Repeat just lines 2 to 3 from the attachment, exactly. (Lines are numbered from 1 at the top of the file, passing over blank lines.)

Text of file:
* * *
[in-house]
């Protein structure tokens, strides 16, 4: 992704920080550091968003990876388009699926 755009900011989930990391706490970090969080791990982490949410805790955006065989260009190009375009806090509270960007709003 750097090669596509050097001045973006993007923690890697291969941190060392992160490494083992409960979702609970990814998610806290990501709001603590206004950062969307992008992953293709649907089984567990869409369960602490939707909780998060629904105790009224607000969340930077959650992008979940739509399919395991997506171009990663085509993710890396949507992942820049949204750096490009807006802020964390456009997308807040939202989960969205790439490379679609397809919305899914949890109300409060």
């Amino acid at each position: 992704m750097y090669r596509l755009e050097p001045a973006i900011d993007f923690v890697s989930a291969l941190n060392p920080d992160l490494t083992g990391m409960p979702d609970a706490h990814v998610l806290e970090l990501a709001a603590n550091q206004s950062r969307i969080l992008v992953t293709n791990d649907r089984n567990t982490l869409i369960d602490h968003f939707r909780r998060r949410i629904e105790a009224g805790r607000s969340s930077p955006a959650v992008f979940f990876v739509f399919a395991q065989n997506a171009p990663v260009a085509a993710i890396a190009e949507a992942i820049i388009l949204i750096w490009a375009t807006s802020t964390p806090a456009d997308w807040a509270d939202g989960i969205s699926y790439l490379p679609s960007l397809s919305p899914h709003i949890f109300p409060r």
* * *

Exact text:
């Protein structure tokens, strides 16, 4: 992704920080550091968003990876388009699926 755009900011989930990391706490970090969080791990982490949410805790955006065989260009190009375009806090509270960007709003 750097090669596509050097001045973006993007923690890697291969941190060392992160490494083992409960979702609970990814998610806290990501709001603590206004950062969307992008992953293709649907089984567990869409369960602490939707909780998060629904105790009224607000969340930077959650992008979940739509399919395991997506171009990663085509993710890396949507992942820049949204750096490009807006802020964390456009997308807040939202989960969205790439490379679609397809919305899914949890109300409060």
């Amino acid at each position: 992704m750097y090669r596509l755009e050097p001045a973006i900011d993007f923690v890697s989930a291969l941190n060392p920080d992160l490494t083992g990391m409960p979702d609970a706490h990814v998610l806290e970090l990501a709001a603590n550091q206004s950062r969307i969080l992008v992953t293709n791990d649907r089984n567990t982490l869409i369960d602490h968003f939707r909780r998060r949410i629904e105790a009224g805790r607000s969340s930077p955006a959650v992008f979940f990876v739509f399919a395991q065989n997506a171009p990663v260009a085509a993710i890396a190009e949507a992942i820049i388009l949204i750096w490009a375009t807006s802020t964390p806090a456009d997308w807040a509270d939202g989960i969205s699926y790439l490379p679609s960007l397809s919305p899914h709003i949890f109300p409060r």